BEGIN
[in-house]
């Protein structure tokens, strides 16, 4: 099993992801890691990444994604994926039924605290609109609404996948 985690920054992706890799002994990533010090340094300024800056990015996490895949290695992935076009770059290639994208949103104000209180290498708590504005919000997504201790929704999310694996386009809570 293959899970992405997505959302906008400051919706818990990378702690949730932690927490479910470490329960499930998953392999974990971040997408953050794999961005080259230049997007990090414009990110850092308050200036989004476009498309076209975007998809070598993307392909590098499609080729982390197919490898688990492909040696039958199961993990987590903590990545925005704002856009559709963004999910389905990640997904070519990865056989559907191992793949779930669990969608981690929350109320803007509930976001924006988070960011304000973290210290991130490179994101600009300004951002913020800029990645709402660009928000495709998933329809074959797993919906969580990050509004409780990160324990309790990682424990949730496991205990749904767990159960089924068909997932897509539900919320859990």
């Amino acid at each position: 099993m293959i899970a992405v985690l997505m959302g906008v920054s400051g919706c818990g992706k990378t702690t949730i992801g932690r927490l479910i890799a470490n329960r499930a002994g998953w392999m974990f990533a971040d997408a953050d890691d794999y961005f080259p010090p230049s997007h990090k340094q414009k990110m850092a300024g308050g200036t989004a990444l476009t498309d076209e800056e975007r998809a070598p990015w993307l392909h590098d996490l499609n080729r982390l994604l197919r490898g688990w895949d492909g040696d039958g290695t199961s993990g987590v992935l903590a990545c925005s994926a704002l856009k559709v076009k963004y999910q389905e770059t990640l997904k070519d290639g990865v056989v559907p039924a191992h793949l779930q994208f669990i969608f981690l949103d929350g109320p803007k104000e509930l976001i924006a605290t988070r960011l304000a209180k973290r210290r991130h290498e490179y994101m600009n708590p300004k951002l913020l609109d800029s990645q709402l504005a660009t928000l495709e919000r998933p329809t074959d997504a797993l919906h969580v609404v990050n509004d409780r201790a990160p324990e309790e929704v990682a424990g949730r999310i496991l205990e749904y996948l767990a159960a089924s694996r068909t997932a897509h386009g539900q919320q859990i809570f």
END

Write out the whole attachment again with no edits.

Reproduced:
[in-house]
């Protein structure tokens, strides 16, 4: 099993992801890691990444994604994926039924605290609109609404996948 985690920054992706890799002994990533010090340094300024800056990015996490895949290695992935076009770059290639994208949103104000209180290498708590504005919000997504201790929704999310694996386009809570 293959899970992405997505959302906008400051919706818990990378702690949730932690927490479910470490329960499930998953392999974990971040997408953050794999961005080259230049997007990090414009990110850092308050200036989004476009498309076209975007998809070598993307392909590098499609080729982390197919490898688990492909040696039958199961993990987590903590990545925005704002856009559709963004999910389905990640997904070519990865056989559907191992793949779930669990969608981690929350109320803007509930976001924006988070960011304000973290210290991130490179994101600009300004951002913020800029990645709402660009928000495709998933329809074959797993919906969580990050509004409780990160324990309790990682424990949730496991205990749904767990159960089924068909997932897509539900919320859990």
């Amino acid at each position: 099993m293959i899970a992405v985690l997505m959302g906008v920054s400051g919706c818990g992706k990378t702690t949730i992801g932690r927490l479910i890799a470490n329960r499930a002994g998953w392999m974990f990533a971040d997408a953050d890691d794999y961005f080259p010090p230049s997007h990090k340094q414009k990110m850092a300024g308050g200036t989004a990444l476009t498309d076209e800056e975007r998809a070598p990015w993307l392909h590098d996490l499609n080729r982390l994604l197919r490898g688990w895949d492909g040696d039958g290695t199961s993990g987590v992935l903590a990545c925005s994926a704002l856009k559709v076009k963004y999910q389905e770059t990640l997904k070519d290639g990865v056989v559907p039924a191992h793949l779930q994208f669990i969608f981690l949103d929350g109320p803007k104000e509930l976001i924006a605290t988070r960011l304000a209180k973290r210290r991130h290498e490179y994101m600009n708590p300004k951002l913020l609109d800029s990645q709402l504005a660009t928000l495709e919000r998933p329809t074959d997504a797993l919906h969580v609404v990050n509004d409780r201790a990160p324990e309790e929704v990682a424990g949730r999310i496991l205990e749904y996948l767990a159960a089924s694996r068909t997932a897509h386009g539900q919320q859990i809570f």